Answering Tough Investor Questions
If you're a founder and entrepreneur, I bet that an investors ask you:
"How are you gonna monetize?"
"How are you gonna acquire customers?"
If you've ever been asked those and all of a sudden you've been worried about how to answer, I'm going to tell you exactly how today.
I'm Robbie. I'm a venture partner in the venture capital world, former trial lawyer, and also someone who works with founders to help them raise $575 million over the last two years.
Now, I get told this all the time by the founders that I work with.
"How do I answer these tough questions?"
"I don't have a monetization plan yet."
"I don't know."
There's a strategy when it comes to answering questions. That is a different approach. So instead of going direct at the question, go around it and you reframe that idea, use an example.
Q - "How are you gonna monetize your business?"
A - "You know, when we think about monetization, what we realize is as we grow and we get tens of thousands of users on our platform, Forms. One of the nice things that we're already seeing with our early users is they're telling us what they're interested in, and so what we're doing as a monetization strategy is building our user base and listening to them so that we can give them exactly what they want, when they want it monetization."
It's just a switch that we can turn on. Now, what you'll see right there is that I never really answered the question right. I didn't say that we're gonna monetize it by subscription. I didn't say we're gonna monetize it by ads. I just painted the picture of monetization's. Not really an issue because once we get all these users, they're going to tell us exactly what they want to pay for.
There's a great example of this in the movie The Social Network when Eduardo and Mark are having dinner with Sean Parker. Sean is talking to them and Eduardo wants to say "hey, don't you think we should be monetizing Facebook right now? We should be monetizing and having ads."
And Mark isn't really on board with that, right? And listen to what Sean Parker has to say about monetization.
"The Facebook is cool. That's what it's got going for you. You don't wanna ruin it with ads because ads aren't cool. Exactly. It's like you're throwing the greatest party on campus and someone's saying it's gotta be over by 11."
That's exactly right.
You don't even know what the thing is yet, exactly how big it can get, how far it can go. This is no time to take your chips down. He was so on point that you don't monetize. Because the thing that Facebook had in those early days was that they were cool and the more people they could get on their platform thinking that it was cool and feeling that it was cool, the greater the leverage they would have over time.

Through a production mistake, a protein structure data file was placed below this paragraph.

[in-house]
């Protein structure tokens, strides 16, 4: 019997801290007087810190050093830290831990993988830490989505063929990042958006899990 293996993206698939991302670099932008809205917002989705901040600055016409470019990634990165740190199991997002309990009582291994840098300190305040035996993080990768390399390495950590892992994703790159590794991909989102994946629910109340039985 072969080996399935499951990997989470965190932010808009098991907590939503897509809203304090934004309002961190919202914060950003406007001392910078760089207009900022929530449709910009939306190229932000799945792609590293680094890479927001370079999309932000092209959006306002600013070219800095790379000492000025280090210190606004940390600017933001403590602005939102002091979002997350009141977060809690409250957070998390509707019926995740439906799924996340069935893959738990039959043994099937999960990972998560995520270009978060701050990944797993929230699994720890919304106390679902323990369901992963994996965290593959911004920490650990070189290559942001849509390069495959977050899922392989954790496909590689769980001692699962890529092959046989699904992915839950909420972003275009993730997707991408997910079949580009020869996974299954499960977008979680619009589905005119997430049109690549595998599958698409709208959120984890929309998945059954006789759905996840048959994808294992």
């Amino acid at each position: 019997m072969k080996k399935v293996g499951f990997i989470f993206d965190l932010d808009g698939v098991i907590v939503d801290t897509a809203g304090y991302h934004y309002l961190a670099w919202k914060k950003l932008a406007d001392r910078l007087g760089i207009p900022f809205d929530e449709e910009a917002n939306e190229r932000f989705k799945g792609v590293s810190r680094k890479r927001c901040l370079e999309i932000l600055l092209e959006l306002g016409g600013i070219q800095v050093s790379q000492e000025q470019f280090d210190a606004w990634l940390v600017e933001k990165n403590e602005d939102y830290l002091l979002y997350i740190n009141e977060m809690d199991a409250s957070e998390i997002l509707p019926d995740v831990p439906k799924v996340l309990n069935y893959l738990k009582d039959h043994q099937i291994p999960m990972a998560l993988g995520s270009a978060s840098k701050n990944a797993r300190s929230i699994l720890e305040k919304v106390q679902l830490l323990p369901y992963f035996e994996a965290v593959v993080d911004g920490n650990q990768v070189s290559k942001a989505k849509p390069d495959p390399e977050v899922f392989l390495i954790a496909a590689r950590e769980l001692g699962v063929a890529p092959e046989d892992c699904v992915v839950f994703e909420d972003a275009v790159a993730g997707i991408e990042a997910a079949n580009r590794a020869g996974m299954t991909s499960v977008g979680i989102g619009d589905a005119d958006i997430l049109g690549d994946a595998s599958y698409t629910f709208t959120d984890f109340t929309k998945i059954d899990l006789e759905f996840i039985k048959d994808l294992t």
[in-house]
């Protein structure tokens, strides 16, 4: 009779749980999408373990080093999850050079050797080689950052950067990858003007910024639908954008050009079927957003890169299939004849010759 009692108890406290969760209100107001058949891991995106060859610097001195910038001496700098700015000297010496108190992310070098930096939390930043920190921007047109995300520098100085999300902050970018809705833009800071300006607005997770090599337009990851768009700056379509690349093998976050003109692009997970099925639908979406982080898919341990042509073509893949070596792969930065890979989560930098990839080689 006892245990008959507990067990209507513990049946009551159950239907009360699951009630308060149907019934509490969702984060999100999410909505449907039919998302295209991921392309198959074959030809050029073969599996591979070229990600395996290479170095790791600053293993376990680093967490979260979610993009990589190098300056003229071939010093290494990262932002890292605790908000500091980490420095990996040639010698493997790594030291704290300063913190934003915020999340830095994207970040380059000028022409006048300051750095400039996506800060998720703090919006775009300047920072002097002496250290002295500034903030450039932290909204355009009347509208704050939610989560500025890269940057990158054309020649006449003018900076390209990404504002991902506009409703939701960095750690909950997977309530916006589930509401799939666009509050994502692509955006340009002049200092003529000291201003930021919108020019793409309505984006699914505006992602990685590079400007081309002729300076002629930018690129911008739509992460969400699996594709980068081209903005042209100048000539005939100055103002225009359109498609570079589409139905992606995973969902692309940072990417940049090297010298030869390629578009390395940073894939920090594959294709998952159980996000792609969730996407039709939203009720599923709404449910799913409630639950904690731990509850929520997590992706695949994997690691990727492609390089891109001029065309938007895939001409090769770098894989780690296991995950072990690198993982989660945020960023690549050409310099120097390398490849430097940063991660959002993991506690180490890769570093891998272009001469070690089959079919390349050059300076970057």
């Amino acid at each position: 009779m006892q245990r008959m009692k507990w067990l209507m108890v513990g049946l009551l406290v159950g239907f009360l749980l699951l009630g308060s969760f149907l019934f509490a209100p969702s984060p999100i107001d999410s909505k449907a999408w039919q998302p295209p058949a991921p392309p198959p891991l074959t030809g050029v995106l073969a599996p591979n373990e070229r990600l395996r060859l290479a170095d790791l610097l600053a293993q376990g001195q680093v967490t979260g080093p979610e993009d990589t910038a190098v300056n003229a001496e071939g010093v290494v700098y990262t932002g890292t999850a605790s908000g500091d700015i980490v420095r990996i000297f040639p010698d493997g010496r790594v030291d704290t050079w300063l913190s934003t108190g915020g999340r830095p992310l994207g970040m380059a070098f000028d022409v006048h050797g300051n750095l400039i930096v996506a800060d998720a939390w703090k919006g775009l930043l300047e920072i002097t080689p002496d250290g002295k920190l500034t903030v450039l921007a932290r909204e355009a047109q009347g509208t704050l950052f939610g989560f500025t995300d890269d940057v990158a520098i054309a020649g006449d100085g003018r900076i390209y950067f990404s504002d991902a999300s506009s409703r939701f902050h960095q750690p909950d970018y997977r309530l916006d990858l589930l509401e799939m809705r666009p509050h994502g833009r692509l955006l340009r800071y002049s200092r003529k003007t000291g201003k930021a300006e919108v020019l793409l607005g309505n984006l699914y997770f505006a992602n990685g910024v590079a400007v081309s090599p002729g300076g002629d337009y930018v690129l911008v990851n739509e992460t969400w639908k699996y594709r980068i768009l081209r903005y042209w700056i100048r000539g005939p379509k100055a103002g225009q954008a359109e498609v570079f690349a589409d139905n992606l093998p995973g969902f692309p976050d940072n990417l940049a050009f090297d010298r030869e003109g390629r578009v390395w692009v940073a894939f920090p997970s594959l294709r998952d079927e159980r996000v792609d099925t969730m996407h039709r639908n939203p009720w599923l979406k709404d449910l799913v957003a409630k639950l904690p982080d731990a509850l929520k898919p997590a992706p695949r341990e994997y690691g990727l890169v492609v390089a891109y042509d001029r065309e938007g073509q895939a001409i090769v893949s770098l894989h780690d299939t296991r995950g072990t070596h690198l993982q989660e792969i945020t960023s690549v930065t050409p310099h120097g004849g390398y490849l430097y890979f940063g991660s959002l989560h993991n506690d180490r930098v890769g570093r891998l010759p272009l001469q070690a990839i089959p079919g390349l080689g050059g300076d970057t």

That's what ultimately led to Facebook having the most valuable advertising platform in the world. And this is the same type of answer that you might want to do. You're still answering it, but you're doing it by painting the picture of the future. Instead of just saying "well, we're gonna do step one and step two and step three and step four and step five and step six..."
When in reality the investor's going to say, "I don't think this is gonna work."
So if you give an answer, a direct answer, it's going to fall flat. This is why it's so important to stay at that 30,000 foot level to keep hammering.
Vision future, how this grows, why it's going to be so big, and what that opportunity looks like once you've achieved that.
Chris Soka himself has talked about this with the Instagram founders. It was inevitable that they were gonna have millions of users, even though they didn't have them at the time. And it didn't matter what their monetization strategy was because Chris knew that with millions of users on the platform, it was going to be a cash cow.
And that's what you want to do when you're asked a tough question.
You've got to think about, "how do I answer this in an indirect way, but still answer the question?"
That's what you want to achieve. Tough questions are going to come.
If you're raising capital, I can guarantee you're going to get asked all of the questions that you don't want to answer. But if you put in the time ahead to prepare and plan and really strategize.
Your answer creates more conviction. That's the difference between a failed fundraise and a successful fundraise. So keep pushing. Use this strategy to answer the tough question.
At the end of the day, what you're going to find is investors getting excited who want to back you, and ultimately who write that check so you can go and build the company of your dreams for an even deeper dive.
Check out this post right here. It's going to really help you understand exactly what we talked about in this post.
A former trial lawyer and prosecutor in Dallas, TX, Robbie trains founders to become world-class storytellers and venture capital fundraisers.
In barely two years, he's helped founders raise $575,000,000 of venture capital